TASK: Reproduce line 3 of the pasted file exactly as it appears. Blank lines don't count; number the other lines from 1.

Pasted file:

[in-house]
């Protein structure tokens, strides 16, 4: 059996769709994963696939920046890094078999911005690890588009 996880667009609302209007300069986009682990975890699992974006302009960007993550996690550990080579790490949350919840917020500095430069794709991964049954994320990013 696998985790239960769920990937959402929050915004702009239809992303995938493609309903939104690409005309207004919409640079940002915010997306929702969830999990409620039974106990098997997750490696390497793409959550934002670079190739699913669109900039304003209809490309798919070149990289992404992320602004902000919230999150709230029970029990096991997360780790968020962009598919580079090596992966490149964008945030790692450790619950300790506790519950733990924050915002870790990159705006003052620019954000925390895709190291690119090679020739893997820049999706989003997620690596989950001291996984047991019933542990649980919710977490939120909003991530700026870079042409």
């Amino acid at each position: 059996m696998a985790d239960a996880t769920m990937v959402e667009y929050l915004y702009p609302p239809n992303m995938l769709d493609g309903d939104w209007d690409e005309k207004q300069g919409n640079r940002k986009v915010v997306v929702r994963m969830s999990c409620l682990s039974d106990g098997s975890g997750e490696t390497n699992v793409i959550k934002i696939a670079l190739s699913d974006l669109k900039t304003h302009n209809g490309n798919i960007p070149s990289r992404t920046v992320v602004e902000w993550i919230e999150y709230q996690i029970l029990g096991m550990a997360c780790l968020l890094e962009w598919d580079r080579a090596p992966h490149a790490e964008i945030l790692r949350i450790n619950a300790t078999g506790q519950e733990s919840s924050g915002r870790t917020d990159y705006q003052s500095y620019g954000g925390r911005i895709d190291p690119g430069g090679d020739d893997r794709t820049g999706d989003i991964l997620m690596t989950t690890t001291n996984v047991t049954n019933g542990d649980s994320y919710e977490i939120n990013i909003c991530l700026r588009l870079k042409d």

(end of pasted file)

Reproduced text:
């Amino acid at each position: 059996m696998a985790d239960a996880t769920m990937v959402e667009y929050l915004y702009p609302p239809n992303m995938l769709d493609g309903d939104w209007d690409e005309k207004q300069g919409n640079r940002k986009v915010v997306v929702r994963m969830s999990c409620l682990s039974d106990g098997s975890g997750e490696t390497n699992v793409i959550k934002i696939a670079l190739s699913d974006l669109k900039t304003h302009n209809g490309n798919i960007p070149s990289r992404t920046v992320v602004e902000w993550i919230e999150y709230q996690i029970l029990g096991m550990a997360c780790l968020l890094e962009w598919d580079r080579a090596p992966h490149a790490e964008i945030l790692r949350i450790n619950a300790t078999g506790q519950e733990s919840s924050g915002r870790t917020d990159y705006q003052s500095y620019g954000g925390r911005i895709d190291p690119g430069g090679d020739d893997r794709t820049g999706d989003i991964l997620m690596t989950t690890t001291n996984v047991t049954n019933g542990d649980s994320y919710e977490i939120n990013i909003c991530l700026r588009l870079k042409d």